Sunday, December 31, 2006
(Thing I Miss About Not Having Children, #34 - New Year's Eve)
At the last minute I realized that, if I were going to a neighbour's house on New Year's, for "snacks and drinks", I'd better bring some snacks and drinks. So, I threw a Bean Dip on the stove, dug an unopened Boursin out of the deli drawer, fished around for some Carr's table crackers, and made room in the freezer for my (alas) single bottle of lime Perrier and six Pepsis. "I'll just grab something out of the liquor cabinet," I said to myself as I furrowed my brow trying to remember where the liquor cabinet is. At last it came back to me and I opened the cabinet, blew the cobwebs off the dusty bottles, and took stock... depressing.
I'll bring the half-bottle of Captain Morgan, but I'm damned if I'm going to present to my hostess the following as my contribution to the evening:
1) a quarter cup of cherry brandy left over from my Singapore Sling afternoon with Megan six years ago;
2) the sticky-lidded bottle of Kahlua we brought with us when we moved to the interior in 2001....then brought with us when we moved back two years later, with the same amount inside it;
3) a third of a bottle of bitter Cinzano; or
4) the two tablespoons that remain of my Napoleon St. Remy brandy (kept for medicinal purposes. Troubled with the Norwalk virus? Pesky lactose intolerance won't leave you alone? Partook a little too freely of the Bean Dip your neighbour brought to your house on New Year's Eve? An ounce of this, an ounce of hot water, and toss it back. You'll be, as Vera Drake said, right as rain).
And, let's hope there's not some sort of curse you can bring on yourself by starting the New Year with a house that looks like ten orphaned children have been living in it for a month, or like the mighty finger of God has just reached down from the sky and stirred everything in it. Because, if so, I'm doomed.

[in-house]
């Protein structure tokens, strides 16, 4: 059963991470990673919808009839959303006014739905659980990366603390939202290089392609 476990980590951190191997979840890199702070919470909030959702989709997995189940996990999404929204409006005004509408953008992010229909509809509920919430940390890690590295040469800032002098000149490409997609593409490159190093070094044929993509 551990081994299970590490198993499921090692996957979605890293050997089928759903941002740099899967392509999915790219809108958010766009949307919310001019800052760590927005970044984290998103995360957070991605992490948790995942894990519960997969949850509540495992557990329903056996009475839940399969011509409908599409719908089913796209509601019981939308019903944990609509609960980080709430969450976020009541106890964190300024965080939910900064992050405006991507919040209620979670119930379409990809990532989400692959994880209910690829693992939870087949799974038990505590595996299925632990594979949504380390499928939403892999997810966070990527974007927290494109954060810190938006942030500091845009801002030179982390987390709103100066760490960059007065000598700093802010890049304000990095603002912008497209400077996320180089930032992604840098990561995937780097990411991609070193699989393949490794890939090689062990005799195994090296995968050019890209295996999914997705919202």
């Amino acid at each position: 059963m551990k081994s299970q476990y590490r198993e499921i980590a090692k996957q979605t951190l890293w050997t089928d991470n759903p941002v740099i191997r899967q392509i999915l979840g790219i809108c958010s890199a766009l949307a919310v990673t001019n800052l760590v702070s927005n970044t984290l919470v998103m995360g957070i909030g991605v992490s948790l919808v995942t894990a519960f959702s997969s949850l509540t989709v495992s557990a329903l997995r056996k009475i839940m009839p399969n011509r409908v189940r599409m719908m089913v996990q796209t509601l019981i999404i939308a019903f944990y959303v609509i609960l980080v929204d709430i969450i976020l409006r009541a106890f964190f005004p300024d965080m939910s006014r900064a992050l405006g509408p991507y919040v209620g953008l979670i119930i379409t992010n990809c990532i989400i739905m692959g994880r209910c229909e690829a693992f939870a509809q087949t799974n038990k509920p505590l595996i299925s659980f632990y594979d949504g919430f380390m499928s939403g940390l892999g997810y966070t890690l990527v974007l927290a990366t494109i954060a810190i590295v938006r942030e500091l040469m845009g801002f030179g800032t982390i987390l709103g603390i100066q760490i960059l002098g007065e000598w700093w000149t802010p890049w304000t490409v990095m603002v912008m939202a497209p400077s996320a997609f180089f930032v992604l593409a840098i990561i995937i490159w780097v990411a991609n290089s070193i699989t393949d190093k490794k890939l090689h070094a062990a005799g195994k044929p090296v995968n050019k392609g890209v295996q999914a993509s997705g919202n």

Happy Hogmanay everybody. Sigh.
Friday, December 29, 2006
My baby, for once visible rather than shrouded in a curtain of hair.
My other baby, unwrapping "Baby Grace" (thanks Mum!).
"Why I Was Up Til 1:30 AM Christmas Day"
"Why I Totally Don't Mind Being Up Til 1:30 AM Christmas Day"
Some of my favourite gifts received, clockwise from left.
- Two Starbucks Christmas teacups on a lacquer tray, from my Sister-in-Law. (LOVE these. When I was travelling in Eastern Europe as a young lass, carefree and slim, everyone there had everyday china that was similar in design to these - stylized flowers on a white background, slightly seventies-looking, awfully cool. "Recovering-Communist-Chic", I like to call it. It goes well with "kitsch", masterfully defined by Milan Kundera in The Unbearable Lightness of Being. I love that I now have something that reminds me of that terrible, but wonderful six-week trip - and imagine how chagrined Starbucks would be if they knew that their new, edgy, hip, urban Holiday 2006 designs are reminiscent of nothing so much as Soviet-era Czech dinnerware.)